43oh

# gpio interrupts

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Also, it being early for me this morning I forgot the whole point bit clear operator is to clear bits, not set them. So @@greeeg numbers or closer to correct than mine.

But either way, I think I'm done using bit operaors when I can hand hard code hex values that are exactly correc for what I want / need.

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The best interactive calculator to do architecture specific math is gdb.  For example:

```\$ msp430-elf-gdb -q
(gdb) set \$BIT0=(1<<0)
(gdb) set \$BIT5=(1<<5)
(gdb) print/x (~\$BIT0) + (~\$BIT5)
\$1 = 0xffdd
(gdb) p/t (unsigned char)0xffdd
\$12 = 11011101
(gdb) p/t (unsigned char)~0xffdd
\$11 = 100010
```

In the msp430-elf-gdb session above I created a couple of convience variables (\$BIT0 and \$BIT5). You could also just use (1<<n) for any BITN.  The print command will output decimal by default. However, you can change the base by providing  /x (hex), or  /d (decimal), or /t (binary).  To perform any calculation you just just type the c code. (~(1<<0) + ~(1<<5) and you get the result.

So the result using incorrect bit flipping is 0xFFDE. However, P1DIR is only 8 bits on the msp430g2553 so it only uses the LSB (0xDE). However that result is wrong. That would targeting BIT1 instead of BIT0

You want to add all the BITs together before flipping them

```\$ msp430-elf-gdb -q
(gdb) set \$BIT0=(1<<0)
(gdb) set \$BIT5=(1<<5)
(gdb) print/x (~\$BIT0) + (~\$BIT5)
\$1 = 0xffdd
(gdb) print/x ~(\$BIT0|\$BIT5)
\$2 = 0xffde
(gdb) print/x (unsigned char)0xffde
\$3 = 0xde
(gdb) print/t (unsigned char)0xffde
\$4 = 11011110
(gdb) print/t (unsigned char)~0xffde
\$5 = 100001
```

So the right answer is 0xFFDE which turns out to be just 0xDE when used to set P1DIR.

Using the print/t binary output you can easily see which bits are on and which bits are off. (BIT5 and BIT0) 0b100001

You also have to remember that any number that isn't qualified in code with a size is going to default to size of int. If I run this code using the gdb that comes with my linux 64 bit machine. You see it defaults to the x86 normal size int.  In the case below it becomes 0xffffffde

```\$ gdb -q
(gdb) p/x ~((1<<0)|(1<<5))
\$1 = 0xffffffde
(gdb)
```

Using the specific gdb for the architecture you are using make a handy bit and hex calculator that you can just type into.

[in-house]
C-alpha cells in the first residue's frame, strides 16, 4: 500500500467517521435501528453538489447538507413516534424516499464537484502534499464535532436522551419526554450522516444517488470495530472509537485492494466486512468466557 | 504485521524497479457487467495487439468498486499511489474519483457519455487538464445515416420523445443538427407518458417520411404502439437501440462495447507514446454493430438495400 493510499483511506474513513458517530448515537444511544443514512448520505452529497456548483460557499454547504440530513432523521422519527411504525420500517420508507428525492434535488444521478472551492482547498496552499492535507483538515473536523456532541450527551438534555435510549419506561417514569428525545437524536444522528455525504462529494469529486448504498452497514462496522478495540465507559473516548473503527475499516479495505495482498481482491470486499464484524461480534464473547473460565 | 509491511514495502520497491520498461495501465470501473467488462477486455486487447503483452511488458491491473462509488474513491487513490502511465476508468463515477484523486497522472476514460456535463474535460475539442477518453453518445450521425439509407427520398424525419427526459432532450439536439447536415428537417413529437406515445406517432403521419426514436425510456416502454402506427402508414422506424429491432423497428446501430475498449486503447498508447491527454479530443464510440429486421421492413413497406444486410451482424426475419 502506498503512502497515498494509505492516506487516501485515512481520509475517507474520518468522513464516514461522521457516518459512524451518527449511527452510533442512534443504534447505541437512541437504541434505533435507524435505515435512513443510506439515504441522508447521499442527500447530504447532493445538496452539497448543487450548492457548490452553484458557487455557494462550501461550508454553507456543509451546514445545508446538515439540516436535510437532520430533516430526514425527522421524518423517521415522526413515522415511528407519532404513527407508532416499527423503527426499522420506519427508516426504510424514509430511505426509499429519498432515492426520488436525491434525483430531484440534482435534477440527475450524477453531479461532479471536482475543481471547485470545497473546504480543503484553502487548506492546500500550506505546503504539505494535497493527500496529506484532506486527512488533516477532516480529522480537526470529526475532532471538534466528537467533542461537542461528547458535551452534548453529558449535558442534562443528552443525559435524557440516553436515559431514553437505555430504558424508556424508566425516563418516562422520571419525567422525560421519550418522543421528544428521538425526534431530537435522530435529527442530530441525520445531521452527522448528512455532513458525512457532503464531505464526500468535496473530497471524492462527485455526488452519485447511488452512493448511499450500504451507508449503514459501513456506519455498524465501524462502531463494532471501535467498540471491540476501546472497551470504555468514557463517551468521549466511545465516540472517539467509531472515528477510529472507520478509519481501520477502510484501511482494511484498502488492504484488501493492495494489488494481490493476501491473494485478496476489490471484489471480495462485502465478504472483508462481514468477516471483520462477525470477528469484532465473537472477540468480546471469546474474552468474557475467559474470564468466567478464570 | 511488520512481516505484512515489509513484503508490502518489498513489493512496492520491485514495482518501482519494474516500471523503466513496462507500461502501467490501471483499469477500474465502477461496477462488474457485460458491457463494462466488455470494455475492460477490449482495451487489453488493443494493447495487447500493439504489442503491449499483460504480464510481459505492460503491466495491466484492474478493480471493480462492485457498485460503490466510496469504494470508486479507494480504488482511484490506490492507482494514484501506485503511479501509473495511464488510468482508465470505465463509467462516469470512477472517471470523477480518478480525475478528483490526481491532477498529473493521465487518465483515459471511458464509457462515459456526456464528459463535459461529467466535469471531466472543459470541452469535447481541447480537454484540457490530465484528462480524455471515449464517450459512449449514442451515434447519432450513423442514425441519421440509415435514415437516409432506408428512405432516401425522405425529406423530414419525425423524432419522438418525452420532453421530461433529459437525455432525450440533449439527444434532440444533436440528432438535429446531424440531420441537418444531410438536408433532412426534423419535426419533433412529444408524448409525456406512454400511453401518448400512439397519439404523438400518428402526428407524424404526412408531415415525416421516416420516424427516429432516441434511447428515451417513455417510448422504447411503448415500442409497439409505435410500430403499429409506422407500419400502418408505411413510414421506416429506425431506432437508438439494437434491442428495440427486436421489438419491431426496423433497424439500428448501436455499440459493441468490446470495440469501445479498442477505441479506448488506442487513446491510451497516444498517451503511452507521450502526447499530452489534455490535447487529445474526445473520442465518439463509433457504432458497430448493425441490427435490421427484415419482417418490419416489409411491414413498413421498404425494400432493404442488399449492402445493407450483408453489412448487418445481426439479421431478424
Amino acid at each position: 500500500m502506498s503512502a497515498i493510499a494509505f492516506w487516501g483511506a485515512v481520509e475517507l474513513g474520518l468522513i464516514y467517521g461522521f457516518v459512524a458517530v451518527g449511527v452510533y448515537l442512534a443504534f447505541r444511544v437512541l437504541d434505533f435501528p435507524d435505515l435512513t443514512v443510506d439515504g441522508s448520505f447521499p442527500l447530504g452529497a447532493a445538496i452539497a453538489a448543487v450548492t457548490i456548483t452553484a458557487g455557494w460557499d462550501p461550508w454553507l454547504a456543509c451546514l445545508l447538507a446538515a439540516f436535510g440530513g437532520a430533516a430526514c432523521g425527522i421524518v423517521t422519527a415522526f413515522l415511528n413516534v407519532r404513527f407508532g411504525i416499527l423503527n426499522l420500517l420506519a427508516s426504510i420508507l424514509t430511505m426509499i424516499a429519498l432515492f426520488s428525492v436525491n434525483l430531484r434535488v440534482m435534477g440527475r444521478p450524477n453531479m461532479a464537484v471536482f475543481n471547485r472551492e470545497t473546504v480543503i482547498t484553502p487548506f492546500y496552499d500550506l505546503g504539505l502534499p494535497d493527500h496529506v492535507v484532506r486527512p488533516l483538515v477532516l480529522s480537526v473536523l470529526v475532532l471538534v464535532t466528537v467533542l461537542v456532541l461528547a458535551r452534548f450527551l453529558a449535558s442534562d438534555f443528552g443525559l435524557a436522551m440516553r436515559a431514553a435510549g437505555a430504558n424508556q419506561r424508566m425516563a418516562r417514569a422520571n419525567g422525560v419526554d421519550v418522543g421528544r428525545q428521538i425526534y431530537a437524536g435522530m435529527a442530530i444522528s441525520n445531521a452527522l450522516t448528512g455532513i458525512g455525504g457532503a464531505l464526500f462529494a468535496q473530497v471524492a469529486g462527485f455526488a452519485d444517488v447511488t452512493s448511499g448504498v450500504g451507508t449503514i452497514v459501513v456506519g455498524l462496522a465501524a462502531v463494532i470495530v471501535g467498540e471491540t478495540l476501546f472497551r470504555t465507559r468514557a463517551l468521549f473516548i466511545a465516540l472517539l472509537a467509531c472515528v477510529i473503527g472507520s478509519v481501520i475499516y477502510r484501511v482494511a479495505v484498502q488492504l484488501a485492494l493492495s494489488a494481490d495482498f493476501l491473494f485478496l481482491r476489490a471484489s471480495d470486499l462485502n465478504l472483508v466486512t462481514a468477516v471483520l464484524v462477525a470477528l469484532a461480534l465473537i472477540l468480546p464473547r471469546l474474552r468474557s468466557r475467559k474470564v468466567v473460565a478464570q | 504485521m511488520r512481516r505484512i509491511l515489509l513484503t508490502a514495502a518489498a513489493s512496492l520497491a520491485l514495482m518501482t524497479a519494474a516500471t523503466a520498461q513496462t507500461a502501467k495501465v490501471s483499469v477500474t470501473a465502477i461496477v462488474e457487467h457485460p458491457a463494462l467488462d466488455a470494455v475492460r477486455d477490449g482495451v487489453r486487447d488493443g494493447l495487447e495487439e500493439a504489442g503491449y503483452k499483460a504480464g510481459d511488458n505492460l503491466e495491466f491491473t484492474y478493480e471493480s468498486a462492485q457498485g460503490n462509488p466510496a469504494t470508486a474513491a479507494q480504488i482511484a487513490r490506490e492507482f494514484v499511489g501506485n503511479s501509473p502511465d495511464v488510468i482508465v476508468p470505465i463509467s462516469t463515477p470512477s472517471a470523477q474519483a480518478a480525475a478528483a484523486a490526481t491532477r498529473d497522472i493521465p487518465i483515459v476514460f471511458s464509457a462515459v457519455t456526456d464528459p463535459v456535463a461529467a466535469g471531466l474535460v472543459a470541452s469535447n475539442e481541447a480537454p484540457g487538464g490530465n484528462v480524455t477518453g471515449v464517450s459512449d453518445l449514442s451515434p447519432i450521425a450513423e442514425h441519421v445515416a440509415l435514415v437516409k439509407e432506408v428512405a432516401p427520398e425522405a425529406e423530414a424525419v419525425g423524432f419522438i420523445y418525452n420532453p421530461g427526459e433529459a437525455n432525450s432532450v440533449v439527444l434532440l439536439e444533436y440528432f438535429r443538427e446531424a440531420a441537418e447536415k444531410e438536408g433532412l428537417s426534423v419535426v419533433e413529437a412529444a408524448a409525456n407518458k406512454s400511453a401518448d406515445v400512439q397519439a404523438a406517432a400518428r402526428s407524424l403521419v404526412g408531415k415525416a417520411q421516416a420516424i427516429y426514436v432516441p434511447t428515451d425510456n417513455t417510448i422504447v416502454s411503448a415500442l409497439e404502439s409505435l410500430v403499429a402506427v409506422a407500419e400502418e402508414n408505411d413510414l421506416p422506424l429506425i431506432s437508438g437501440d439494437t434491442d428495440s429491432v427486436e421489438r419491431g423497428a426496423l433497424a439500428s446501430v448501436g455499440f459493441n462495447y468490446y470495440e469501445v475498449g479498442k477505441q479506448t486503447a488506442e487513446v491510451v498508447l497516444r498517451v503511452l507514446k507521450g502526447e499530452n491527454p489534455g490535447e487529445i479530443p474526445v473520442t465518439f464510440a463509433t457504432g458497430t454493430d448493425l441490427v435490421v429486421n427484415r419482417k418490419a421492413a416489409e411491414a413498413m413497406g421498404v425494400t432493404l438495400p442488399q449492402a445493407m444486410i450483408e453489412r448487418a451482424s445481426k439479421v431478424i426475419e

-rick

cool use case for gdb Rick ! I still prefer javascript though . . . toString(base) is pretty handy.

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The problem with using javascript it it doesn't know that your target environment is limited to 16 bit.  Try a different example, add 0xffff + 0x0001 ..

```\$ cat testme.js
"use strict";

(function() {
var BIT0 = 0x0001;
var BIT5 = 0xffff;

var test = (BIT0) + (BIT5);

process.stdout.write('0x' +test.toString(16) + '\n');

})();
\$ node testme.js
0x10000
\$ ```

Now try it with msp430-elf-gdb:

```\$ msp430-elf-gdb -q
(gdb) print/x 0xffff+0x0001
\$1 = 0x0
(gdb) ```

So the answer with javascript is '0x10000' and the answer with msp430-elf-gdb is '0'. However for the msp430g2553 0 is the right answer.

msp430-elf-gdb knows about C math and it knows about the size of integers on an msp430. Which when you start moving up the chain of msp430 parts it changes. The results also change depending on which compiler mode you are using, 16 bit for small model and 20 bits for large.

As long as you keep in mind that you have to turn the javascript results into 16 bit math you will be ok. But it is yet another thing to remember.

-rick

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More fun with gdb, try this with an MSP-EXP430G2 launchpad

o Open 2 xterm or 2 command windows that have msp430-elf-gdb and mspdebug in your path

o In the first xterm run:

``` \$ mspdebug rf2500 'gdb'
```

o In the second xterm run an msp430-elf-gdb session

```\$ msp430-elf-gdb -q -ex 'target remote :2000'
Remote debugging using :2000
0x0000ffff in ?? ()
(gdb) printf "create convenience variables\n"
create convenience variables
(gdb) set \$P1OUT=(unsigned char *)0x21
(gdb) set \$P1DIR=(unsigned char *)0x22
(gdb) printf "set all the P1 pins low\n"
set all the P1 pins low
(gdb) set *\$P1OUT=0
(gdb) printf "set all the P1 pins into output\n"
set all the P1 pins into output
(gdb) set *\$P1DIR=0xff
(gdb) printf "TURN on both LED pins (BIT0 and BIT6)\n"
TURN on both LED pins (BIT0 and BIT6)
(gdb) set *\$P1OUT=((1<<0)|(1<<6))
(gdb) printf "TURN off the RED LED pin\n"
TURN off the RED LED pin
(gdb) set *\$P1OUT=~((1<<0))
(gdb) printf "TURN on the RED LED and turn off the GREEN LED pin\n"
TURN on the RED LED and turn off the GREEN LED pin
(gdb) set *\$P1OUT=((1<<0) | ~(1<<6))
(gdb) quit

```
msp430-elf-gdb lets you read and write the Special function varialbles that control the ports. Using it interactively like this I'm not sure we even need a programming language All you need is a connection to mspdebug through msp430-elf-gdb (CCS supplied) or msp430-gdb (Energia supplied)

-rick

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The standard Windows calculator in Programmer mode (Alt+3) is quite handy too...

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The standard Windows calculator in Programmer mode (Alt+3) is quite handy too...

Yes, thats the calculator I use. So now, that I actually know what the registers do, I will start doing something like:

P1DIR = 0x21;

Instead of wracking my brain to try and remember everything while attempting to do binary in my head. When I should really be focusing on the program flow. In the past I just copied stuff I did not fully understand. But now that I've spent a good amount of time in the datasheet, I get "it".

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